Senators Back 1.6% Troop Pay Raise, Women in Draft, Health Care Reform

Capitol in fog.

A key Senate panel on Thursday voted to approve a 1.6 percent pay raise for troops, requiring women to register for the draft and overhauling the military health care system.

The Senate Armed Services Committee on Thursday approved the proposals as part of the fiscal 2017 defense authorization bill, known as the National Defense Authorization Act, or NDAA, which sets policy goals and spending targets for the fiscal year beginning Oct. 1.

The panel, headed by Sen. John McCain, a Republican from Arizona, voted 23-3 in favor of the legislation, which would authorize $602 billion in funding for the Defense Department and national security programs at the Energy Department.

"This is a reform bill," McCain said in a statement. "The NDAA contains the most sweeping reforms of the organization of the Department of Defense in a generation."

1.6 Percent Pay Raise

The Senate committee opposed a proposal from its counterpart panel in the House, chaired by Rep. William "Mac" Thornberry, a Republican from Texas, to give service members their biggest pay raise in years: a 2.1 percent increase.

In a statement this week defending his proposal, Thornberry said, "It gives our troops the full pay raise to which they are entitled under the law."

The Senate panel instead supported the White House and Defense Department recommendation of a 1.6 percent raise for next year. While that's higher than the 1.3 percent raise troops received this year and the 1 percent they got the previous two years, it's lower than the 2.1 percent raise called for under existing law to match private-sector wage growth.

According to the Pentagon's own budget documents, the law calls for a military pay raise to equal the annual increase in the wages and salaries of private industry employees as measured by the Employment Cost Index, or ECI, which is calculated by the Labor Department's Bureau of Labor Statistics.

Women and the Draft

The Senate panel's version of the legislation would also require women to register for the draft beginning Jan. 1, 2018, and create a commission to to study whether the so-called selective service is still needed.

The language comes as more women are applying to infantry and other combat jobs after the Pentagon ordered each of the individual military services to open previously closed positions to female troops. Capt. Kristen Griest, for example, was expected to become the Army's first female infantry officer this week after making history last summer when she became one of the first women to complete Ranger School and earn the Ranger tab.

Specifically, the Senate bill includes a provision that would amend the Military Selective Service Act to include women in the requirement to register for the selective service, according to a statement on the legislation released by the Senate committee.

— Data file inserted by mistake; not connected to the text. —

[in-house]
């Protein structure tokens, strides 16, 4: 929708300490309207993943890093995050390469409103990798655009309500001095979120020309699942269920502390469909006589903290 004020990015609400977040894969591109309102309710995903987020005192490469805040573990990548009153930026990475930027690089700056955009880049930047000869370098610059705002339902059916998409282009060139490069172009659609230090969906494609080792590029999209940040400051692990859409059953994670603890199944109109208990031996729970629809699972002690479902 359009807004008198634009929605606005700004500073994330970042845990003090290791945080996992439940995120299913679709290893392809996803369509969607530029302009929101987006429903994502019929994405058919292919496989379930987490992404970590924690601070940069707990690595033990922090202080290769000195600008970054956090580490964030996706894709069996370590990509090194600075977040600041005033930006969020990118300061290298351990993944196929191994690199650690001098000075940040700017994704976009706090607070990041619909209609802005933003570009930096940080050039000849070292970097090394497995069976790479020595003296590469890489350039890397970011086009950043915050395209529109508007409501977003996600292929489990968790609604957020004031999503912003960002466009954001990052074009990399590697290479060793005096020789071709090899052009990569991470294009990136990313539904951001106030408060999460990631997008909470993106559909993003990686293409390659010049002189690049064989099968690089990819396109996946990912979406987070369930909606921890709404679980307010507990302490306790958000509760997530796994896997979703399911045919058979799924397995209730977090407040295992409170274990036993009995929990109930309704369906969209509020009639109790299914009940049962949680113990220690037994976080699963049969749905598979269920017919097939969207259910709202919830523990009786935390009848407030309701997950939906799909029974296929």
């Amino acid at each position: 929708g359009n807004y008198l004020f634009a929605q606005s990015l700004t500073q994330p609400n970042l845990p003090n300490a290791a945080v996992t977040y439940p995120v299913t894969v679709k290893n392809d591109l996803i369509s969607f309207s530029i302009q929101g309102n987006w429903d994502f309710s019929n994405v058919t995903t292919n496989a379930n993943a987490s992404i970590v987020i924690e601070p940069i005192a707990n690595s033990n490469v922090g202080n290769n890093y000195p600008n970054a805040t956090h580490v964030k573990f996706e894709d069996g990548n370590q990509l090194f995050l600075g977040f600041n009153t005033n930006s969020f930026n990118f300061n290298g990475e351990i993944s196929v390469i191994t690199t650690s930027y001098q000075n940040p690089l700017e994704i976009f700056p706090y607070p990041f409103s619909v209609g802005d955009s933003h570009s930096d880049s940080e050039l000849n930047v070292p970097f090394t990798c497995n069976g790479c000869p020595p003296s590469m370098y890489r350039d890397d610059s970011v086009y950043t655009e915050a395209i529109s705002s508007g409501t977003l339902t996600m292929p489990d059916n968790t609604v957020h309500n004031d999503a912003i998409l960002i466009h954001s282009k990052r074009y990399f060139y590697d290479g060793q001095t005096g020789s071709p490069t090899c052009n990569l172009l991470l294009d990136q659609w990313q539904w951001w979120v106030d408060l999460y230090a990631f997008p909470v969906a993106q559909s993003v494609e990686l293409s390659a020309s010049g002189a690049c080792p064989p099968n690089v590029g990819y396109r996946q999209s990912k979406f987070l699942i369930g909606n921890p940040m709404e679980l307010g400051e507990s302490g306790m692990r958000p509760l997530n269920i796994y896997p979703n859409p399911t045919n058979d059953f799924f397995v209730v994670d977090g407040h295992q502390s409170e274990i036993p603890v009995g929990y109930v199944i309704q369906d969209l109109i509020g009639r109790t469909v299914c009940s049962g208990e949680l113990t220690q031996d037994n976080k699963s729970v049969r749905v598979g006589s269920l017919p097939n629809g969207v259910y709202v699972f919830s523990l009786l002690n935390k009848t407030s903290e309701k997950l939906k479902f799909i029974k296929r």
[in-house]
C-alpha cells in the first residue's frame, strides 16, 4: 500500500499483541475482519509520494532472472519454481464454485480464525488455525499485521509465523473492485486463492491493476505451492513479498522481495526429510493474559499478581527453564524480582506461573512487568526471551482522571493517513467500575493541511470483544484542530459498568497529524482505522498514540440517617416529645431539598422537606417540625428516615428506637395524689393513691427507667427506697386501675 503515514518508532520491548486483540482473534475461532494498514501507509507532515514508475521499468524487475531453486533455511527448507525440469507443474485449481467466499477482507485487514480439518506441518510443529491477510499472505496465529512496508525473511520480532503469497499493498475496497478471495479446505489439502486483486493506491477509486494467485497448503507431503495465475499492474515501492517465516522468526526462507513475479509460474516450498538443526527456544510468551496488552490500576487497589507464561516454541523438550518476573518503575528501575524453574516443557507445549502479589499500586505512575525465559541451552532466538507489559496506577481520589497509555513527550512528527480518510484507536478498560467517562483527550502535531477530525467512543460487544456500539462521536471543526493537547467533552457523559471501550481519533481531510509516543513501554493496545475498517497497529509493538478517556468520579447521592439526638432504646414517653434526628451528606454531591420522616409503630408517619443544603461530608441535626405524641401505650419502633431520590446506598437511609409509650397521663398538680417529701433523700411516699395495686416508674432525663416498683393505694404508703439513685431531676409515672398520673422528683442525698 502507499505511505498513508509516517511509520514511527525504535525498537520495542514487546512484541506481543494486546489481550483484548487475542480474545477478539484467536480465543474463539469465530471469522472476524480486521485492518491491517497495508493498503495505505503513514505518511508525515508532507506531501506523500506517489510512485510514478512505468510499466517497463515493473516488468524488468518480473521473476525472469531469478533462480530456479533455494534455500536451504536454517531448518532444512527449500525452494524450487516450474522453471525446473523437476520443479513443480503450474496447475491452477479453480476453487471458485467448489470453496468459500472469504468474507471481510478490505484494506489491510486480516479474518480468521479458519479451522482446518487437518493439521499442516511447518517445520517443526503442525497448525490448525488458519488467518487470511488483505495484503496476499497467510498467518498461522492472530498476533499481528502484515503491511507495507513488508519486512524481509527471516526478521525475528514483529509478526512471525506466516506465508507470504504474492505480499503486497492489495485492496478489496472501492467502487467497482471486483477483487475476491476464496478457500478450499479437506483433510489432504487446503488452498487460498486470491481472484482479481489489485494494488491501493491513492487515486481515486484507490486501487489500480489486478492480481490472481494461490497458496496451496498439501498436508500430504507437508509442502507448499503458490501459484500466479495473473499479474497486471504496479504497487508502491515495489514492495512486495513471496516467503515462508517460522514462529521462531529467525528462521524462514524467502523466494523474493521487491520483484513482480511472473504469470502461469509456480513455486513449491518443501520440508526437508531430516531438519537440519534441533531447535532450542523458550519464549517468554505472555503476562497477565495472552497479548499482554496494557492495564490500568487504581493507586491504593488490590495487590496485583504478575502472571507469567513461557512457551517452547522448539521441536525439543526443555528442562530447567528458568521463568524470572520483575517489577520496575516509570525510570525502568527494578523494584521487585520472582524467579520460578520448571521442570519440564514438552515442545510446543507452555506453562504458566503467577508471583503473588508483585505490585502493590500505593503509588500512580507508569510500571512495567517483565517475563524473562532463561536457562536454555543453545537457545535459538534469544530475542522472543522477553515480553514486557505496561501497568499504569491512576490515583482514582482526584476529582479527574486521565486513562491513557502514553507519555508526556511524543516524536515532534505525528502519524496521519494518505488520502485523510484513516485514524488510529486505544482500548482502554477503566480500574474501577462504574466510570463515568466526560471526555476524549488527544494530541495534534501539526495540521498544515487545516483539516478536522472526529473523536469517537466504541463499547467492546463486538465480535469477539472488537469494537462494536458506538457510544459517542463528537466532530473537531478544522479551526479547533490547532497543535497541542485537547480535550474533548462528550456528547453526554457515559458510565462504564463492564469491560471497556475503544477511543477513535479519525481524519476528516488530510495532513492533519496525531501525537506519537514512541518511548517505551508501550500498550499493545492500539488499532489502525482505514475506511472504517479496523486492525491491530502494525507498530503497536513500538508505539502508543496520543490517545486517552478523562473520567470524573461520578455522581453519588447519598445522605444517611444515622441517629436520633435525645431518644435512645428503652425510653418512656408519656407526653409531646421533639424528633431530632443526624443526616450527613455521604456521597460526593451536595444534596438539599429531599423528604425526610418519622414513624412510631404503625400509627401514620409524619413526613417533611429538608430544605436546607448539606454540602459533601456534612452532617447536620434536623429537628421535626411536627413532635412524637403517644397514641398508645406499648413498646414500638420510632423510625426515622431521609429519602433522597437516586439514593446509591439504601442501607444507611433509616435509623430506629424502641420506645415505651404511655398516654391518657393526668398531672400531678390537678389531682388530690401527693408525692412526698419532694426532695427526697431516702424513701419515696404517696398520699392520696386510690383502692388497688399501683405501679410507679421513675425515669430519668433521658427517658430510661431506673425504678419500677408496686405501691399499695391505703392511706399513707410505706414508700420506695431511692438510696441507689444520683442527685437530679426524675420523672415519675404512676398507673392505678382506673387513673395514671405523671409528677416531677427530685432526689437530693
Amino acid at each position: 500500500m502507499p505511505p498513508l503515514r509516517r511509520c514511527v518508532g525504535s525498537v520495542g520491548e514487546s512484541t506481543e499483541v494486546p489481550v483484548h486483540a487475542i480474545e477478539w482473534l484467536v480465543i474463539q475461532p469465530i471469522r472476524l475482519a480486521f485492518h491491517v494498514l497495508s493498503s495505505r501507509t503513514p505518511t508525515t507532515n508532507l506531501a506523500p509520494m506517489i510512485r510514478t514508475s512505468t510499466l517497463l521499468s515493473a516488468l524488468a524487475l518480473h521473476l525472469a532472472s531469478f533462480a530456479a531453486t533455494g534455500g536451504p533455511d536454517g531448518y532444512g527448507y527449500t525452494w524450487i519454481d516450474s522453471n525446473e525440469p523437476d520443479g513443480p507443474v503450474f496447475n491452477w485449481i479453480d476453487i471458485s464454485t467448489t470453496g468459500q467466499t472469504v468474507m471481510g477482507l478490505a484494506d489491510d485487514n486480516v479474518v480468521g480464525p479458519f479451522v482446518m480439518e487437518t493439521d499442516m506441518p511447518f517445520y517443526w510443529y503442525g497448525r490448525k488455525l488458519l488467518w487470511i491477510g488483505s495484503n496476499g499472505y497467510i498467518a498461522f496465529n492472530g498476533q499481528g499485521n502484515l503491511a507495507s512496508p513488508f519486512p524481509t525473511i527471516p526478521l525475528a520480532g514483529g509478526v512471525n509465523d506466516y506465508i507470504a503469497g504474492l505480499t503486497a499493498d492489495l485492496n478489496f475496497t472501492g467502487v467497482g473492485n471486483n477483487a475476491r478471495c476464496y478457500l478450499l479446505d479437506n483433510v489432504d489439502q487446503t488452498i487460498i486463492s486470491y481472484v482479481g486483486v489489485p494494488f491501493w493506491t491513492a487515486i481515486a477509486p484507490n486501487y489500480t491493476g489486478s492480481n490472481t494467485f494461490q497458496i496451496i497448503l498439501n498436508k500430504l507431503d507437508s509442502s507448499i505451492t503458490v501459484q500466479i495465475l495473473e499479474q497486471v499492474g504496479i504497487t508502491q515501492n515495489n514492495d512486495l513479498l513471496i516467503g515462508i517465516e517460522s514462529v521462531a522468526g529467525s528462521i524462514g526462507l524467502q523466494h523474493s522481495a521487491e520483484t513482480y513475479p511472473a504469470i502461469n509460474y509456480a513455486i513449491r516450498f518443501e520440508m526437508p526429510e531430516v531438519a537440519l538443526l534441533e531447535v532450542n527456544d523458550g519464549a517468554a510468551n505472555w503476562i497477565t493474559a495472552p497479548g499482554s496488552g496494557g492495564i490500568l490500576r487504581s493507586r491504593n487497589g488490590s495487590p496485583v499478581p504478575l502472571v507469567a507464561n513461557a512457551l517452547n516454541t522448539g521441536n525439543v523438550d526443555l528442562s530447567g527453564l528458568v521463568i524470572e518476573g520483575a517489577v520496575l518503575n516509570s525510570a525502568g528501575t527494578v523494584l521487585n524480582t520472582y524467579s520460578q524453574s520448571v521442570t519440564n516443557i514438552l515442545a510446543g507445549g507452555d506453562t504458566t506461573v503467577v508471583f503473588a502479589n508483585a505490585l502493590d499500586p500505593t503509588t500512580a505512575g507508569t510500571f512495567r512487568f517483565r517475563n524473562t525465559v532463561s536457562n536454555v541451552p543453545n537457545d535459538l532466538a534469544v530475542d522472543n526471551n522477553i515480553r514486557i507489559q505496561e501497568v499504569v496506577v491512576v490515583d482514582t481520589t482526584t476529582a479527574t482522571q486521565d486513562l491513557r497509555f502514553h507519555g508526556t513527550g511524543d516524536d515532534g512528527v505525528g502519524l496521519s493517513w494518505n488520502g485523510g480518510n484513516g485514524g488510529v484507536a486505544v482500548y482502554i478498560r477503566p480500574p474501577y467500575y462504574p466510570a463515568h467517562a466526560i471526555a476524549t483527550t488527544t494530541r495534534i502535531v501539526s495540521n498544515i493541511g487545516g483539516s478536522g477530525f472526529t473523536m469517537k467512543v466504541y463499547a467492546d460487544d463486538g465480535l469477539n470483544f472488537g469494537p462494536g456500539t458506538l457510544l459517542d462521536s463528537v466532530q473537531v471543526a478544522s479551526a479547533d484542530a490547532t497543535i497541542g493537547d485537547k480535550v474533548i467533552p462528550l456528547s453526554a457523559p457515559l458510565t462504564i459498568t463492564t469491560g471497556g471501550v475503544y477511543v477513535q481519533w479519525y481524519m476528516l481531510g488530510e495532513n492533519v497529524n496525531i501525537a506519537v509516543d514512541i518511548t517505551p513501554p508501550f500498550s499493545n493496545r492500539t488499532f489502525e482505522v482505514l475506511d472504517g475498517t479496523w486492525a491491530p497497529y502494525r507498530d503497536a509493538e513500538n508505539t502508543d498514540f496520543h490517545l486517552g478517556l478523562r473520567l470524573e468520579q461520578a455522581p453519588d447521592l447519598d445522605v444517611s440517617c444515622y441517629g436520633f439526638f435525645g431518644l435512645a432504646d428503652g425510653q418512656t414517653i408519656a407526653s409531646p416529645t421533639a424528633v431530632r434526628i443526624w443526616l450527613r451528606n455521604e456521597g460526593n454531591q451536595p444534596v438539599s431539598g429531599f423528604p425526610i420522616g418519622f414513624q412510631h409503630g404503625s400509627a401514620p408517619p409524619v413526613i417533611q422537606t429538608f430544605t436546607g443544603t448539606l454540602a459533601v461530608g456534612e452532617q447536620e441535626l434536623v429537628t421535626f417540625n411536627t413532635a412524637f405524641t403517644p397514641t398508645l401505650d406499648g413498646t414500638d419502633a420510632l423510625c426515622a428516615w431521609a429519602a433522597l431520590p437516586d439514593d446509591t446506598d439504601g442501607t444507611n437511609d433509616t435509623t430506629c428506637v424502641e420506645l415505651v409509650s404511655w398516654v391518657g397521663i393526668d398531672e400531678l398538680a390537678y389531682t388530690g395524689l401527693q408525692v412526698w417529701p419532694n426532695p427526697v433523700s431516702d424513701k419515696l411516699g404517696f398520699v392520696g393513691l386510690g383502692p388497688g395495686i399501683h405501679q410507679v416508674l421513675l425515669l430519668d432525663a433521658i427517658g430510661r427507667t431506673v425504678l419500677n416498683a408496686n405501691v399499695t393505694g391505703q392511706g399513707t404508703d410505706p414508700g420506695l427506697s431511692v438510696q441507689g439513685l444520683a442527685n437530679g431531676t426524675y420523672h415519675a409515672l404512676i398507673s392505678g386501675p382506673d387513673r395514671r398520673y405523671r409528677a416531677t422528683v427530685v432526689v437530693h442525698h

"Because the Department of Defense has lifted the ban on women serving in ground combat units, the committee believes there is no further justification in limiting the duty to register under the Military Selective Service Act to men," it states. "Furthermore, each uniformed chief of the services testified to their personal support of including women in the requirement to register for selective service."

A new National Commission on Military, National, and Public Service also "will examine whether the current global security environment still demands a selective service process designed to produce large quantities of combat troops, or whether a system based on the acquisition of certain critical skills and abilities for military and civilian service is more appropriate," the release states.

Health Care Reform

Last year, Congress approved overhauling the military retirement system. This year, the Senate committee wants it to do the same to the military health care system.

The release on the Senate legislation cited the January 2015 report from the Military Compensation and Retirement Modernization Commission that concluded the military Tricare program has eroded in quality and become financially unsustainable.

The commission recommended doing away with the three Tricare programs for military families, reservists and working-age retirees (not elderly retirees in the Tricare for Life program) in favor of a new health care program, similar to the one for federal civilian employees, that would allow recipients to choose from a list of commercial health care plans.

The Senate bill, however, would authorize three "new and improved" Tricare plans called Tricare Prime, Tricare Choice and Tricare Supplemental, according to the release. It would eliminate existing cost-shares for services provided under the current Tricare Standard plan and replaces them with fixed co-payments to lower overall costs for beneficiaries, the document states.

The legislation also seeks to improve access to health care by expanding so-called telehealth services and requiring a standardized appointment system in military treatment facilities, among other provisions.

-- Brendan McGarry can be reached at Follow him on Twitter at @Brendan_McGarry.

Show Full Article